Consequences of backdating stock options
Looking backward, I'll ruminate a little about how we got here, and finally, at the risk of appearing to be or worse, actually being the secular equivalent of a sanctimonious twit, offer some thoughts looking forward on lessons we might take away from all of this. I have reached the point in life where I view the world through ridiculously expensive progressive lenses, but I guarantee you these lenses are not rose-colored. To recap much of what you may already have read or heard, the Division of Enforcement is investigating over 100 matters relating to potential abuses of employee stock options.I should begin of course where I always do with a disclaimer. The investigations are being conducted by SEC offices throughout the country and are being centrally coordinated and tracked here in Washington. Thank you so much for spending time today on this important topic.I thought I'd talk a little about where we are from an Enforcement perspective.Furthermore, the Directive states the special requirements apply regardless of whether the issue arises from error or was the result of deliberate actions.The Directive instructs agents to identify the existence of any backdating issues at the beginning of any corporate examination. The Directive states that the backdating issue should be identified early in the audit process so as to "ensure proper statute [of limitations] procedures are in place to address this issue at the individual level." Thus, the Directive signals that the IRS intends to use its audits of corporate taxpayers as a tool for the timely identification of individuals who have benefited from backdating so that the IRS can pursue separate audits of such individuals before any relevant statute of limitations lapse.ESOs are usually granted at-the-money, i.e., the exercise price of the options is set to equal the market price of the underlying stock on the grant date.Because the option value is higher if the exercise price is lower, executives prefer to be granted options when the stock price is at its lowest.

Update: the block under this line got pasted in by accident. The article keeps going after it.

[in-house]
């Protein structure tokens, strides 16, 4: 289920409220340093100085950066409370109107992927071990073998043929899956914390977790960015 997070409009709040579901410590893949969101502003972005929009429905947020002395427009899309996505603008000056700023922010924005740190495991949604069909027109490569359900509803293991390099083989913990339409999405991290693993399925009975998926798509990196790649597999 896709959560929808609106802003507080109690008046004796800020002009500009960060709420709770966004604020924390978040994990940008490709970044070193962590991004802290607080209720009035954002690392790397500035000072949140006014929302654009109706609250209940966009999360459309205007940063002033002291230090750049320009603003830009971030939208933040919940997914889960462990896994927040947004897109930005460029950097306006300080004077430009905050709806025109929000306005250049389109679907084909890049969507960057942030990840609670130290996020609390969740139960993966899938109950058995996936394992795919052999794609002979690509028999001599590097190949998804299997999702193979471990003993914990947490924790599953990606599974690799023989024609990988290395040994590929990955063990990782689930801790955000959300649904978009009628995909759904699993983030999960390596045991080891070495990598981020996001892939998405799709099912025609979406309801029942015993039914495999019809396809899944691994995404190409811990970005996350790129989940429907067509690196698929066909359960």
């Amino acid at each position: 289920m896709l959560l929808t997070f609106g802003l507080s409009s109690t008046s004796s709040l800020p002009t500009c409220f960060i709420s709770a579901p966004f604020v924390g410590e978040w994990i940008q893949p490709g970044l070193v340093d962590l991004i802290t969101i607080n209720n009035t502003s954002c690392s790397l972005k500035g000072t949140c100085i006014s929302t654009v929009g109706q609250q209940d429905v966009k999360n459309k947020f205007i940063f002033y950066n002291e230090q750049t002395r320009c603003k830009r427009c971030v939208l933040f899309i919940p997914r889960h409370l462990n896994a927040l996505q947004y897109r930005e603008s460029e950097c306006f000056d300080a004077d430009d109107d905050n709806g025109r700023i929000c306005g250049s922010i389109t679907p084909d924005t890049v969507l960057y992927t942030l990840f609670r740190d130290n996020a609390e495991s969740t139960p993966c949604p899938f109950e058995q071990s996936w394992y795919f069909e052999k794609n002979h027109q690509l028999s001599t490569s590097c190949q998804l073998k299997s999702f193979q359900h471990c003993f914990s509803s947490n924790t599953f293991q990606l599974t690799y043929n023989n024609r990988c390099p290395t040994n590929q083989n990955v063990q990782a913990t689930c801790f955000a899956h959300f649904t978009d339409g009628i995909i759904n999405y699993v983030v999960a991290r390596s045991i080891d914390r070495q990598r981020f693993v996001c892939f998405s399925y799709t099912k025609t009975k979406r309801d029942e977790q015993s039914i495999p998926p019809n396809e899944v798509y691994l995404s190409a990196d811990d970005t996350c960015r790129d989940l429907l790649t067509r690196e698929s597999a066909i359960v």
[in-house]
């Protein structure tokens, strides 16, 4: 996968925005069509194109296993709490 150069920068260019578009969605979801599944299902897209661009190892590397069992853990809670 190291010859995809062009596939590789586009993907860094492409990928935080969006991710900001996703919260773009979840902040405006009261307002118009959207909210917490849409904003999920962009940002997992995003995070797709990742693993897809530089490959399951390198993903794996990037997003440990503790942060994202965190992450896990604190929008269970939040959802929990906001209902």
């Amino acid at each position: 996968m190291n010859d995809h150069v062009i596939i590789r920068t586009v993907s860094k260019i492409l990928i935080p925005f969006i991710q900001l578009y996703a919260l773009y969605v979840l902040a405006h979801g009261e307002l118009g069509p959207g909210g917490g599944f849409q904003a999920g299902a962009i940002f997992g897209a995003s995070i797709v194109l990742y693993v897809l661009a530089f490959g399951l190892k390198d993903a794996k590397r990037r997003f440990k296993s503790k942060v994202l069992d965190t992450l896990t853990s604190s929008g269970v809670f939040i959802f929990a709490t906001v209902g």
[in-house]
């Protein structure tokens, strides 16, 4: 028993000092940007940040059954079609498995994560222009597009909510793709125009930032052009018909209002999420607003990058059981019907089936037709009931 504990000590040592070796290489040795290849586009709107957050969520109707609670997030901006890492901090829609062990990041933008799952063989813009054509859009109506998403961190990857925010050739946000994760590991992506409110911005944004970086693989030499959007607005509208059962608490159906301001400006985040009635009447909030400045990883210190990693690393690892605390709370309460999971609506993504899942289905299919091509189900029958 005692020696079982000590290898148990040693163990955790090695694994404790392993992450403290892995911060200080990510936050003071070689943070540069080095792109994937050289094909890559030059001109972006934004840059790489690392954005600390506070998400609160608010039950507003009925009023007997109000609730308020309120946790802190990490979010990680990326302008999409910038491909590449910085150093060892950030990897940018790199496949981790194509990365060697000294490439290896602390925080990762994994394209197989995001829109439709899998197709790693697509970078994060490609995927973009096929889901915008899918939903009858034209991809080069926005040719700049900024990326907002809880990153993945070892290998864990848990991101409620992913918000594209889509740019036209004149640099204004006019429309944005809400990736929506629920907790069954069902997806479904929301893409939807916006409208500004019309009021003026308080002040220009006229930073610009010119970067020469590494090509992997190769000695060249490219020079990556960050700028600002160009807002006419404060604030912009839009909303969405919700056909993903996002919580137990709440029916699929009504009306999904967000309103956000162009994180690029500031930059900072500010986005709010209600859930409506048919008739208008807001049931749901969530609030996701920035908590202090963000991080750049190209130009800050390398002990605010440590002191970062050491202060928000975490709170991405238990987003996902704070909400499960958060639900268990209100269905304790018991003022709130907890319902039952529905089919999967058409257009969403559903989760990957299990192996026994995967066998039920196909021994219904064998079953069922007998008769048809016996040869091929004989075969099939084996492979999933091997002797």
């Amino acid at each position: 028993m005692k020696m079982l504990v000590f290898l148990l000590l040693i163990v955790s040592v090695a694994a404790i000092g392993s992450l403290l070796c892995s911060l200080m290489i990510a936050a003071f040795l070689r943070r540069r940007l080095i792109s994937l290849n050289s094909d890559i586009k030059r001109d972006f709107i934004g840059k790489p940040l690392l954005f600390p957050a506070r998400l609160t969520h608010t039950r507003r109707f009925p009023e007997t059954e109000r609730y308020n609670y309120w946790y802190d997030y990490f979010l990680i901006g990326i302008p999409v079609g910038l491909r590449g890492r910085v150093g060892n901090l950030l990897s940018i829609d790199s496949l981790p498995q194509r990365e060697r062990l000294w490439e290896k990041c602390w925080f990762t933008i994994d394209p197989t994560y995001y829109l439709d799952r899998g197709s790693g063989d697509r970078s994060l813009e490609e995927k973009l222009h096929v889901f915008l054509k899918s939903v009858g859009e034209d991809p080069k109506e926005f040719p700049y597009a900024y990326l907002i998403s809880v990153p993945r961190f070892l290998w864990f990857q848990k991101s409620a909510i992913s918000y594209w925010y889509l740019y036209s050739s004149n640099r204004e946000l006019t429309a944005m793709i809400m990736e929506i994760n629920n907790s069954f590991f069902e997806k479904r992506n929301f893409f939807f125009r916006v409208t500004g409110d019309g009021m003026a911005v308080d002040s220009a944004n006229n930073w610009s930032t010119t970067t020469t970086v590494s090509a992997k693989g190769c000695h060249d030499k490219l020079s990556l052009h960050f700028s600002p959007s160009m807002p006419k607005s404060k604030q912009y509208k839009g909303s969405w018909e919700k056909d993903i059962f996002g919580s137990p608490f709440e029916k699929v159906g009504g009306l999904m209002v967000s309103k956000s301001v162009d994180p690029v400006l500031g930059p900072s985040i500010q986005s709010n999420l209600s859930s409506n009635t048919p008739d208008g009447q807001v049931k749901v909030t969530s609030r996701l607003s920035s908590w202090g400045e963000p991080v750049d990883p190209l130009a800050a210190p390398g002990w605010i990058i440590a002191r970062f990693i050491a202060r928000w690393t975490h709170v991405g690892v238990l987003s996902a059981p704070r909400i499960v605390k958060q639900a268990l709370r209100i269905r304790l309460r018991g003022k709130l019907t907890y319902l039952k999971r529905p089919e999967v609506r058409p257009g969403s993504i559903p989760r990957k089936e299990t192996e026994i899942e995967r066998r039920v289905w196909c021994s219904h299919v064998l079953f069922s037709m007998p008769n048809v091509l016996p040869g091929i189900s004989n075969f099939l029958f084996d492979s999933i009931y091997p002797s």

In recent months, the SEC has brought two enforcement actions one relating to Brocade and another involving Comverse.The Directive is significant, nonetheless, in that it signals a nationally coordinated effort within the IRS to target transactions involving backdated stock options, and also establishes mandatory audit requirements and centralized reporting procedures within the IRS as relating to backdated stock options.As noted below, the directive also signals the IRS's intention to pursue the issue against individuals who received such options.Additions might include improvements to the property and subtractions may include affects the extent to which medical expenses, non business casualty and theft losses and charitable contributions may be deductible.It is also an important figure in the basis of many other individual planning issues as well as a key line item on the group who studies a number of companies and makes buy or sell recommendations on the securities of particular companies and industry groups.